Castlemaine
    Posts
    144

    Default

    Quote Originally Posted by Stustoys View Post
    Is it "old style" just a different amp rating?
    Stuart
    Hi Stuart, I had guessed it was "old style" as it is a metal frame and I had not come across one like this before. Thanks for clearing that up. Learn something new every day .

    Cheers

    Piers

  7. #21
    Join Date
    May 2011
    Location
    Castlemaine
    Posts
    144

    Default We Have Power

    Got a sparky mate to check out the plug & socket. Turns out that the 20amp outlet is only configured as a 4 pin plug. The center neutral pin hole is only 10mm deep and then it is blanked off. Thus the reason that the plug would not go all the way on......Had nothing to do with the flat as I had assumed...

    Simple fix was to remove the center pin from the plug and terminate the wire. The neutral is not required for 3 phase and no single phase power is used on the mill.

    Fired up the mill and both motors are working fine. Ran out of time last night to make some chips as I discovered that the vertical head gearbox has it's own separate oil supply which I need to check the level on. Hopping to make it out to the shed tonight....

    Cheers

    Piers

  8. #22
    Join Date
    May 2011
    Location
    Castlemaine
    Posts
    144

    Default Wow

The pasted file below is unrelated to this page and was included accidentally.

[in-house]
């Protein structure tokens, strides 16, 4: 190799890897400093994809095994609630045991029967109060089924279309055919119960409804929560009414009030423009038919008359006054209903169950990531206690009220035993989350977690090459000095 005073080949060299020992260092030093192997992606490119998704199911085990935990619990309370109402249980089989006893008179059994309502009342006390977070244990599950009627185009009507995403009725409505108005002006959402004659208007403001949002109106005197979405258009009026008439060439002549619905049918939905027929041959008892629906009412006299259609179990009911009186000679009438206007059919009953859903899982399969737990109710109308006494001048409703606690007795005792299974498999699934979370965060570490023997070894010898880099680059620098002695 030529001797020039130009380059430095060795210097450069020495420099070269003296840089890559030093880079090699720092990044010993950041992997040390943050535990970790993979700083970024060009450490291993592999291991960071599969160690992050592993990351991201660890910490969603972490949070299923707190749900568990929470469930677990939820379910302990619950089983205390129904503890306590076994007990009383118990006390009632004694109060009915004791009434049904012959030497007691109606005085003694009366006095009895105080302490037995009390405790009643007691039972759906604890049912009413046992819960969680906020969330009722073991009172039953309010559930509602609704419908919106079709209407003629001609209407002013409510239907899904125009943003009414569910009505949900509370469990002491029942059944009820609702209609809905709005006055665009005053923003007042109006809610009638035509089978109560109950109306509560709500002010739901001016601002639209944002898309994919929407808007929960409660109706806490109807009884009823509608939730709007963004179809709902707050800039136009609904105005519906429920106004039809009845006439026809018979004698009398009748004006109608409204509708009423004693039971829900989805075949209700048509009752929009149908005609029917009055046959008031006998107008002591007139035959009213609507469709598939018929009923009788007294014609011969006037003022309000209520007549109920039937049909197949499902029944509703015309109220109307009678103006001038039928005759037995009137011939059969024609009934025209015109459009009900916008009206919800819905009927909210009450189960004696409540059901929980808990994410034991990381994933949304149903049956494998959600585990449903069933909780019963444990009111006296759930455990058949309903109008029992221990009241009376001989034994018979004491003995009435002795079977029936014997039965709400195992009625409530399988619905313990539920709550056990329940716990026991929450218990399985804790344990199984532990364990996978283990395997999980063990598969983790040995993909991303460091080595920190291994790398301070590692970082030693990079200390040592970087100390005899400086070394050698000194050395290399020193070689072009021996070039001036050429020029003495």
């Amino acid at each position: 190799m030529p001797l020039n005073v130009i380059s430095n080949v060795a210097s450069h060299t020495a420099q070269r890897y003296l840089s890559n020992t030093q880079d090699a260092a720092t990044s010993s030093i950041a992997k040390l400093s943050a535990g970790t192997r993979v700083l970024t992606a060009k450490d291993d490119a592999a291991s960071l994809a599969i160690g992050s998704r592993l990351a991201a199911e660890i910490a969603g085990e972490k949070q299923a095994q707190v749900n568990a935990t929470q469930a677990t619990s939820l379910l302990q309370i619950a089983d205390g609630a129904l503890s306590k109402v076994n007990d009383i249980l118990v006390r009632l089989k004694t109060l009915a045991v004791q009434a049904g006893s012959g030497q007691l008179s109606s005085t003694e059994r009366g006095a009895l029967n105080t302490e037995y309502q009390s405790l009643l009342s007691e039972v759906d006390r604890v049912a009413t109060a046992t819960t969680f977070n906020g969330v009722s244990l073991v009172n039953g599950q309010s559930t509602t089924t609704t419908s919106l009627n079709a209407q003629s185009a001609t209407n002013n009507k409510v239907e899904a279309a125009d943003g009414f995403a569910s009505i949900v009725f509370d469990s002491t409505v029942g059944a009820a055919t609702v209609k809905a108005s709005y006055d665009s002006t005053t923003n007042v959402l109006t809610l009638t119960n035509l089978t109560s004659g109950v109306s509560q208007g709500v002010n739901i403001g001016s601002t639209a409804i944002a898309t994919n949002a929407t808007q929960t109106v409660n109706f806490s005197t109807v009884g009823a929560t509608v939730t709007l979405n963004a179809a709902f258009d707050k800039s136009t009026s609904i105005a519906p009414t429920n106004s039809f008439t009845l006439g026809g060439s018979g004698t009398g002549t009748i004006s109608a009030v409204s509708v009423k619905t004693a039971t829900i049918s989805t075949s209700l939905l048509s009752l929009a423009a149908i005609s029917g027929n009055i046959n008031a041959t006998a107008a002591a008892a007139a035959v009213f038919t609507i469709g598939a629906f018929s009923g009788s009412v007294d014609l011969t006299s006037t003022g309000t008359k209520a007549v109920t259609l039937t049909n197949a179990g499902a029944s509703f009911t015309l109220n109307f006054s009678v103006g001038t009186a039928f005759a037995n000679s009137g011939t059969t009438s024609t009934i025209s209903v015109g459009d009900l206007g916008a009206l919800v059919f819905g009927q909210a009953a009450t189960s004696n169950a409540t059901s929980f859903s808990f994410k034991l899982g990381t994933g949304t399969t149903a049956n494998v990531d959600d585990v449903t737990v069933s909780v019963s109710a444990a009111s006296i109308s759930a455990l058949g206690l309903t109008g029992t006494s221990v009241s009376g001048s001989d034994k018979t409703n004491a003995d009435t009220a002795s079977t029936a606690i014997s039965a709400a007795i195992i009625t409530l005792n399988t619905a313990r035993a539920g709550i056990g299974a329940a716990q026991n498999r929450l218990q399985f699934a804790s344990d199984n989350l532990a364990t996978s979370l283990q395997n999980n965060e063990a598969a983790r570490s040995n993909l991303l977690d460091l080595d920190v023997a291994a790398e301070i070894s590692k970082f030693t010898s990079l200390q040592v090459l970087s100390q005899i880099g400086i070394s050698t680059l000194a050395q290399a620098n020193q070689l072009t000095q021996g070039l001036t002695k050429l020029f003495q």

Well I finally got a chance to run the "new" mill.


    After owning a Chinese mill drill for years, the combination of German Engineering, 2 tons of cast iorn, power feeds and carbide tooling is VERY NICE


    First job on the list is to make some 16mm tee slot nuts. I needed some 25x25mm cold rolled but the only stock on hand was 25x50. No problem, I can rip it down....Set the the speeds and feeds as recommend, dial in a 3mm DOC with a 60mm face mill and watch the blue chips fly......or should I say shrapnel, one nasty piece stuck to my neck


    Even more impressive was a solid carbide end mill I tried. When I bought the Chipmaster tracer attachment from Gary at Eccentric Engineering, he said that now
    I had a nice rigid mill I should have a go with some solid carbide end mills. He highly recommends Mari tools and gave me a used 3/8 end mill that had past its end milling life span but " is still really good for side milling, give it a try"


    With my mill I can not run it as fast as it is designed for, so I dialled in the max of 1600rpm set the feed rate and took a 15mm deep side cut with 2mm radial DOC, climb cutting. The result, a nice big pile of yellow/blue chips on the vice and a super smooth surface finish.

    Very happy with the mill and can't wait to test it out further.


    Cheers


    Piers
    Attached Images Attached Images

Page 2 of 2 FirstFirst 12

Similar Threads

  1. combination circular saw blade for saw mill (lucas mill)
    By Tim Creeper in forum SMALL TIMBER MILLING
    Replies: 17
    Last Post: 26th April 2013, 12:48 PM
  2. Selecting a small Mill / Mill/Drill
    By Wombat200 in forum METALWORK FORUM
    Replies: 31
    Last Post: 15th March 2012, 10:58 PM
  3. Arboga EM825 mill vs Hercus model 0 mill?
    By neksmerj in forum METALWORK FORUM
    Replies: 23
    Last Post: 14th May 2011, 03:16 PM
  4. No. 0 Mill Serial Number and Mill at Work Photos
    By Anorak Bob in forum THE HERCUS AREA
    Replies: 1
    Last Post: 30th December 2008, 03:31 AM
  5. Comparison Between C.S Mill & Bandsaw Mill
    By echnidna in forum SMALL TIMBER MILLING
    Replies: 2
    Last Post: 7th October 2007, 04:26 PM

Tags for this Thread

Posting Permissions

  • You may not post new threads
  • You may not post replies
  • You may not post attachments
  • You may not edit your posts
  •